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The hierarchical-likelihood approach to autoregressive stochastic volatility models

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  • Lee, Woojoo
  • Lim, Johan
  • Lee, Youngjo
  • del Castillo, Joan
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    Abstract

    Many volatility models used in financial research belong to a class of hierarchical generalized linear models with random effects in the dispersion. Therefore, the hierarchical-likelihood (h-likelihood) approach can be used. However, the dimension of the Hessian matrix is often large, so techniques of sparse matrix computation are useful to speed up the procedure of computing the inverse matrix. Using numerical studies we show that the h-likelihood approach gives better long-term prediction for volatility than the existing MCMC method, while the MCMC method gives better short-term prediction. We show that the h-likelihood approach gives comparable estimations of fixed parameters to those of existing methods.

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    Bibliographic Info

    Article provided by Elsevier in its journal Computational Statistics & Data Analysis.

    Volume (Year): 55 (2011)
    Issue (Month): 1 (January)
    Pages: 248-260

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    Handle: RePEc:eee:csdana:v:55:y:2011:i:1:p:248-260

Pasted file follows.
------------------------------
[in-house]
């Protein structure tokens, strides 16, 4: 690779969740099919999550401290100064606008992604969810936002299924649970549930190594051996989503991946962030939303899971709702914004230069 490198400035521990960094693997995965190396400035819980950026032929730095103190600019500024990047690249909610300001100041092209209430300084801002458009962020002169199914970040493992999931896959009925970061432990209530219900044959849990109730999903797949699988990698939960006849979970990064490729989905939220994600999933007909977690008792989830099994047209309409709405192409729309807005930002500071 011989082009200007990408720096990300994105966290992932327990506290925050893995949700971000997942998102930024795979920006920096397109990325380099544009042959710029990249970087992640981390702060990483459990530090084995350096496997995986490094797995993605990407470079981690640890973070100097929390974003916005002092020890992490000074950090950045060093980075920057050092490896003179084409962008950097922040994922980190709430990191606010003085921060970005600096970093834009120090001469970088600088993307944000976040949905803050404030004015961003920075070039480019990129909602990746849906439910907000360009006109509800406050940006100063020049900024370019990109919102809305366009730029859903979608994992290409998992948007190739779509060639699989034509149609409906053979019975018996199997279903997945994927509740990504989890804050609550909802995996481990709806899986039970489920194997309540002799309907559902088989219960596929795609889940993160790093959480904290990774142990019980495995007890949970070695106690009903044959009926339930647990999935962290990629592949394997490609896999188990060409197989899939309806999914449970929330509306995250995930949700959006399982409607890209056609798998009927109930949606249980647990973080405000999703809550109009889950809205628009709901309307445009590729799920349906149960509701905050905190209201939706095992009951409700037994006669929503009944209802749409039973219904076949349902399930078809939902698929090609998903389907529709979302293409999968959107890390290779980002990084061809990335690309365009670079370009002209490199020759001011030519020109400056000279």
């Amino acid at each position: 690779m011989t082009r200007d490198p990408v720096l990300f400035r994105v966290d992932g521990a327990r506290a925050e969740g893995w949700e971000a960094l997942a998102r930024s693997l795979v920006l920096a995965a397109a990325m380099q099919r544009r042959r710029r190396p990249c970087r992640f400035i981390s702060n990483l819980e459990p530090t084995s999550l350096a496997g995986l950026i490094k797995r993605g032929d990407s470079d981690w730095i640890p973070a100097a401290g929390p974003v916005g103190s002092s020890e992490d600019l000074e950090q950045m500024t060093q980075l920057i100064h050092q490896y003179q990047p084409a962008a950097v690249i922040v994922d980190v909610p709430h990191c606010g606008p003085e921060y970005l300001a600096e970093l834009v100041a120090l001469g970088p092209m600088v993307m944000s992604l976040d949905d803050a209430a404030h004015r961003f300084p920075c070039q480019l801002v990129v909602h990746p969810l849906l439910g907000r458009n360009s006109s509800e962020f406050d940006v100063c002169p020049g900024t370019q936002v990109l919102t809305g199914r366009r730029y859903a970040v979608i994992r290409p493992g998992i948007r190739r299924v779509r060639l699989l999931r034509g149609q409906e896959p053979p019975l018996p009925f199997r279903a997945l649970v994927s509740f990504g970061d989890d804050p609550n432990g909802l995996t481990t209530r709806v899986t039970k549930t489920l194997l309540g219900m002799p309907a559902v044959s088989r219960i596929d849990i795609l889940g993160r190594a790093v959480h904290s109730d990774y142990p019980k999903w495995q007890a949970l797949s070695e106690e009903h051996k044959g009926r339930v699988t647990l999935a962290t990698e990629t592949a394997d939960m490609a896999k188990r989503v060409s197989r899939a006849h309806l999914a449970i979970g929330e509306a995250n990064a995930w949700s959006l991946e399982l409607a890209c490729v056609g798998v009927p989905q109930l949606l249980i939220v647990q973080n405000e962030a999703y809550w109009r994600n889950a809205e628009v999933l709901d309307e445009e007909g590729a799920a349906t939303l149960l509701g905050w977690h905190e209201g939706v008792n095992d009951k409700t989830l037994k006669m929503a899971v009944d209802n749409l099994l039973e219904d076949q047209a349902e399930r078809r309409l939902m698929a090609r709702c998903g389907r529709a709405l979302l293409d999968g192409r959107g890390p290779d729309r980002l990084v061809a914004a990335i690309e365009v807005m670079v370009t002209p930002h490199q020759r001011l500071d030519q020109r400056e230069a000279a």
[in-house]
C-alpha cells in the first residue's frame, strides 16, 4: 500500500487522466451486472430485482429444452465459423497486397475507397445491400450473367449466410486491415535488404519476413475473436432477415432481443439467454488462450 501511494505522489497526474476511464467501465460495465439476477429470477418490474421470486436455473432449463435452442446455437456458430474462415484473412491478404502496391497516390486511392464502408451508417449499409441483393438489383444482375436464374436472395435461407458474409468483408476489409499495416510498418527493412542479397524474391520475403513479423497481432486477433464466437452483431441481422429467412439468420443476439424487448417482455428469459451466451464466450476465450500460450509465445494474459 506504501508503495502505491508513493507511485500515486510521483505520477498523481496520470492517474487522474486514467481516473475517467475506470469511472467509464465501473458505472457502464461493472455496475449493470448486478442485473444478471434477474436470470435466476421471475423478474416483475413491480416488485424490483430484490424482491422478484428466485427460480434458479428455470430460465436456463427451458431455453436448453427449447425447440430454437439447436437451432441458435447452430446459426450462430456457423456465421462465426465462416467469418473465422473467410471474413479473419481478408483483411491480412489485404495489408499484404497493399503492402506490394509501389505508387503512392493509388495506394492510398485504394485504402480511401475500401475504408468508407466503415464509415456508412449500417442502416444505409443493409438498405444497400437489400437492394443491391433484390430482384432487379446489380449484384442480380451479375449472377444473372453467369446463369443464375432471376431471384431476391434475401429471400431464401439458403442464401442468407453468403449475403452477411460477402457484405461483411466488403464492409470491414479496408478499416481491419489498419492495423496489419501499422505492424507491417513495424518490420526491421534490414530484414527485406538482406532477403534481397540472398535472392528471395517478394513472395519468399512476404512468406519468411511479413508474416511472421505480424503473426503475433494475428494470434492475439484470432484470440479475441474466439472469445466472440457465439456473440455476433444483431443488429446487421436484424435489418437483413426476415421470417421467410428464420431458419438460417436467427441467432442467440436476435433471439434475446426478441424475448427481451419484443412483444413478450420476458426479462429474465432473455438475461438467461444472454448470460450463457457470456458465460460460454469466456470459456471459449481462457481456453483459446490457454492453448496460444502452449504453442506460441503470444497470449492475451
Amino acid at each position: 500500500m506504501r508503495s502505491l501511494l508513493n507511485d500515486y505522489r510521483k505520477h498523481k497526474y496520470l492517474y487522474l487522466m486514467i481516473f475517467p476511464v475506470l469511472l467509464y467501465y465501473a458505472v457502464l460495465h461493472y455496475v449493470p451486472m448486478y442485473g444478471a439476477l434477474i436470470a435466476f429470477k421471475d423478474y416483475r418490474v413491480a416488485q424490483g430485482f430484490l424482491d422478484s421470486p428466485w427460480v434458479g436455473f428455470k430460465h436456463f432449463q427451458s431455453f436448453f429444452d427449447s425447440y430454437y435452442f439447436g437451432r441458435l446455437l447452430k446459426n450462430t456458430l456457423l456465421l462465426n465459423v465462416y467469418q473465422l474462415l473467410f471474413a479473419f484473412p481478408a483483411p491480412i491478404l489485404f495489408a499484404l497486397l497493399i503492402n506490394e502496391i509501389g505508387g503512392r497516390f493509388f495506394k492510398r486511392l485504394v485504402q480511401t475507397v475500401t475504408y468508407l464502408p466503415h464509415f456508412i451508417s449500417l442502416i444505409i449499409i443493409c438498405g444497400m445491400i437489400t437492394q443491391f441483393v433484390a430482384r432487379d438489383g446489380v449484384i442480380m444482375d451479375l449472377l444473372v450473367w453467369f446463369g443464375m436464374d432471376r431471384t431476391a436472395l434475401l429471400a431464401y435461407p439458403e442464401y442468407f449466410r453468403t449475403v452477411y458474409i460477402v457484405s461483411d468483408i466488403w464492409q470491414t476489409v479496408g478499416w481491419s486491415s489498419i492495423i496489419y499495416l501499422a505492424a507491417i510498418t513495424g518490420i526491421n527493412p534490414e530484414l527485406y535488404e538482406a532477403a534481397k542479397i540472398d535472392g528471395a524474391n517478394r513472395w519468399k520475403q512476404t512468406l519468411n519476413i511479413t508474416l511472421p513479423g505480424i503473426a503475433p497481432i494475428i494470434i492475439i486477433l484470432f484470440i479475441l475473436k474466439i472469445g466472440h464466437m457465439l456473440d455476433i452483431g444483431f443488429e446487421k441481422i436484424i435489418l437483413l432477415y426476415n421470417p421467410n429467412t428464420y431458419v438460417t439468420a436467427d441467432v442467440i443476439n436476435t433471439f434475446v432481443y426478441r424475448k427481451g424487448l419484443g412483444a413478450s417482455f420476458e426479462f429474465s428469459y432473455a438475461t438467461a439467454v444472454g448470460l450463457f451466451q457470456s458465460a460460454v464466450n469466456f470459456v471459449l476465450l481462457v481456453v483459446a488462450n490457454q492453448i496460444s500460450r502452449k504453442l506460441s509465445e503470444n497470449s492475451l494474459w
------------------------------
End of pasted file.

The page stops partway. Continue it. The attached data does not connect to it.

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    Web page: http://www.elsevier.com/locate/csda

    Related research

    Keywords: Autoregressive stochastic volatility model Hierarchical generalized linear model Hierarchical likelihood Sparse matrix computation Prediction;

    References

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    1. Pollock, D. S. G., 2003. "Recursive estimation in econometrics," Computational Statistics & Data Analysis, Elsevier, vol. 44(1-2), pages 37-75, October.
    2. Stein, Elias M & Stein, Jeremy C, 1991. "Stock Price Distributions with Stochastic Volatility: An Analytic Approach," Review of Financial Studies, Society for Financial Studies, vol. 4(4), pages 727-52.
    3. Scott, Louis O., 1987. "Option Pricing when the Variance Changes Randomly: Theory, Estimation, and an Application," Journal of Financial and Quantitative Analysis, Cambridge University Press, vol. 22(04), pages 419-438, December.
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    12. Renate Meyer & Jun Yu, 2000. "BUGS for a Bayesian analysis of stochastic volatility models," Econometrics Journal, Royal Economic Society, vol. 3(2), pages 198-215.
    13. Renate Meyer & David A. Fournier & Andreas Berg, 2003. "Stochastic volatility: Bayesian computation using automatic differentiation and the extended Kalman filter," Econometrics Journal, Royal Economic Society, vol. 6(2), pages 408-420, December.
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    Cited by:
    1. Joan del Castillo & Juan-Pablo Ortega, 2011. "Hedging of time discrete auto-regressive stochastic volatility options," Papers 1110.6322, arXiv.org.

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